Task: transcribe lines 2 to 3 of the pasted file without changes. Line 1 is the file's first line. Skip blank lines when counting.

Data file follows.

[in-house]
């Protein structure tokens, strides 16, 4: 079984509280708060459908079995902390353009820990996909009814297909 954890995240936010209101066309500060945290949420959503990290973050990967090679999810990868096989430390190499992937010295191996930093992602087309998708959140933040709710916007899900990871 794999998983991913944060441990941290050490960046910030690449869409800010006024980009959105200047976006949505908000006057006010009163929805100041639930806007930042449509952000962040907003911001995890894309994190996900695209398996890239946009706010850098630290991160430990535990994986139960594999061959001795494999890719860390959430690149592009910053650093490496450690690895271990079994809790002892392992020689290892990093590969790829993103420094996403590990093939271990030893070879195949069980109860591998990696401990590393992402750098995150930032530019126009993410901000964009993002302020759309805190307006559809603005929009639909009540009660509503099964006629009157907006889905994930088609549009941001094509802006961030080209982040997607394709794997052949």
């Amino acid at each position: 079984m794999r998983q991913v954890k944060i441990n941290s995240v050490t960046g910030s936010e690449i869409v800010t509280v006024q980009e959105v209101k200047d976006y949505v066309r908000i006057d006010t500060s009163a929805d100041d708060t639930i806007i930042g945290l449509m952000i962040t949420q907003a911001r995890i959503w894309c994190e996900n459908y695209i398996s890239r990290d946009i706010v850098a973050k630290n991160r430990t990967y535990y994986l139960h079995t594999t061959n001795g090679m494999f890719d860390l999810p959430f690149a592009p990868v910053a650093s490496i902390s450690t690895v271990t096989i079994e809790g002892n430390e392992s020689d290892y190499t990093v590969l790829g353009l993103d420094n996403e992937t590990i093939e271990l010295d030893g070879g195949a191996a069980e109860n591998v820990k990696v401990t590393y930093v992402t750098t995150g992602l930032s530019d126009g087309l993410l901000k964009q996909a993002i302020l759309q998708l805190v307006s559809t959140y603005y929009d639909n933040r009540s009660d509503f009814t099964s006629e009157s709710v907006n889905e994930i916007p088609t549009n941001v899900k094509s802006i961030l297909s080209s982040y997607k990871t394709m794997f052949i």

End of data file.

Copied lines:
């Protein structure tokens, strides 16, 4: 079984509280708060459908079995902390353009820990996909009814297909 954890995240936010209101066309500060945290949420959503990290973050990967090679999810990868096989430390190499992937010295191996930093992602087309998708959140933040709710916007899900990871 794999998983991913944060441990941290050490960046910030690449869409800010006024980009959105200047976006949505908000006057006010009163929805100041639930806007930042449509952000962040907003911001995890894309994190996900695209398996890239946009706010850098630290991160430990535990994986139960594999061959001795494999890719860390959430690149592009910053650093490496450690690895271990079994809790002892392992020689290892990093590969790829993103420094996403590990093939271990030893070879195949069980109860591998990696401990590393992402750098995150930032530019126009993410901000964009993002302020759309805190307006559809603005929009639909009540009660509503099964006629009157907006889905994930088609549009941001094509802006961030080209982040997607394709794997052949």
């Amino acid at each position: 079984m794999r998983q991913v954890k944060i441990n941290s995240v050490t960046g910030s936010e690449i869409v800010t509280v006024q980009e959105v209101k200047d976006y949505v066309r908000i006057d006010t500060s009163a929805d100041d708060t639930i806007i930042g945290l449509m952000i962040t949420q907003a911001r995890i959503w894309c994190e996900n459908y695209i398996s890239r990290d946009i706010v850098a973050k630290n991160r430990t990967y535990y994986l139960h079995t594999t061959n001795g090679m494999f890719d860390l999810p959430f690149a592009p990868v910053a650093s490496i902390s450690t690895v271990t096989i079994e809790g002892n430390e392992s020689d290892y190499t990093v590969l790829g353009l993103d420094n996403e992937t590990i093939e271990l010295d030893g070879g195949a191996a069980e109860n591998v820990k990696v401990t590393y930093v992402t750098t995150g992602l930032s530019d126009g087309l993410l901000k964009q996909a993002i302020l759309q998708l805190v307006s559809t959140y603005y929009d639909n933040r009540s009660d509503f009814t099964s006629e009157s709710v907006n889905e994930i916007p088609t549009n941001v899900k094509s802006i961030l297909s080209s982040y997607k990871t394709m794997f052949i």